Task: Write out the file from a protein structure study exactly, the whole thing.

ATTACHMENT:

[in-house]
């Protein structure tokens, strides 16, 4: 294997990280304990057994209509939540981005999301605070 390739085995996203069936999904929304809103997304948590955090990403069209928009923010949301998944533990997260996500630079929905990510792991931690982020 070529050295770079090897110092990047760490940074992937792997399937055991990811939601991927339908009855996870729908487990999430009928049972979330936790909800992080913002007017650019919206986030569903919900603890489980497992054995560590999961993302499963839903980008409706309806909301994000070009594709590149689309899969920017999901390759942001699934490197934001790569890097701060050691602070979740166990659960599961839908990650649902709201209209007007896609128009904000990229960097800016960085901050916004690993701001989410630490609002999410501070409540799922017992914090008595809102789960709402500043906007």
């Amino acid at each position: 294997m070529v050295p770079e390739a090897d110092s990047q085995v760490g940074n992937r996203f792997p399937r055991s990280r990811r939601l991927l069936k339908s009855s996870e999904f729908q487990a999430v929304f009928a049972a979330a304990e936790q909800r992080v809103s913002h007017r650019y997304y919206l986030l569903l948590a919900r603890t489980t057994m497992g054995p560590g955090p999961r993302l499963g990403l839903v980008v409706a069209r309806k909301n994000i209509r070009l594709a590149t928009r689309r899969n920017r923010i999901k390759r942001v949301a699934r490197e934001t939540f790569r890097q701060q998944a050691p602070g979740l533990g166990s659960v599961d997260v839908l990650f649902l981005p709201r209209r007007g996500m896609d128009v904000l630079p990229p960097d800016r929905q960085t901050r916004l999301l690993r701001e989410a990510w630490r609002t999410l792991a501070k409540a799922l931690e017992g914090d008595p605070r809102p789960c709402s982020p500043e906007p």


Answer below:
[in-house]
């Protein structure tokens, strides 16, 4: 294997990280304990057994209509939540981005999301605070 390739085995996203069936999904929304809103997304948590955090990403069209928009923010949301998944533990997260996500630079929905990510792991931690982020 070529050295770079090897110092990047760490940074992937792997399937055991990811939601991927339908009855996870729908487990999430009928049972979330936790909800992080913002007017650019919206986030569903919900603890489980497992054995560590999961993302499963839903980008409706309806909301994000070009594709590149689309899969920017999901390759942001699934490197934001790569890097701060050691602070979740166990659960599961839908990650649902709201209209007007896609128009904000990229960097800016960085901050916004690993701001989410630490609002999410501070409540799922017992914090008595809102789960709402500043906007």
């Amino acid at each position: 294997m070529v050295p770079e390739a090897d110092s990047q085995v760490g940074n992937r996203f792997p399937r055991s990280r990811r939601l991927l069936k339908s009855s996870e999904f729908q487990a999430v929304f009928a049972a979330a304990e936790q909800r992080v809103s913002h007017r650019y997304y919206l986030l569903l948590a919900r603890t489980t057994m497992g054995p560590g955090p999961r993302l499963g990403l839903v980008v409706a069209r309806k909301n994000i209509r070009l594709a590149t928009r689309r899969n920017r923010i999901k390759r942001v949301a699934r490197e934001t939540f790569r890097q701060q998944a050691p602070g979740l533990g166990s659960v599961d997260v839908l990650f649902l981005p709201r209209r007007g996500m896609d128009v904000l630079p990229p960097d800016r929905q960085t901050r916004l999301l690993r701001e989410a990510w630490r609002t999410l792991a501070k409540a799922l931690e017992g914090d008595p605070r809102p789960c709402s982020p500043e906007p």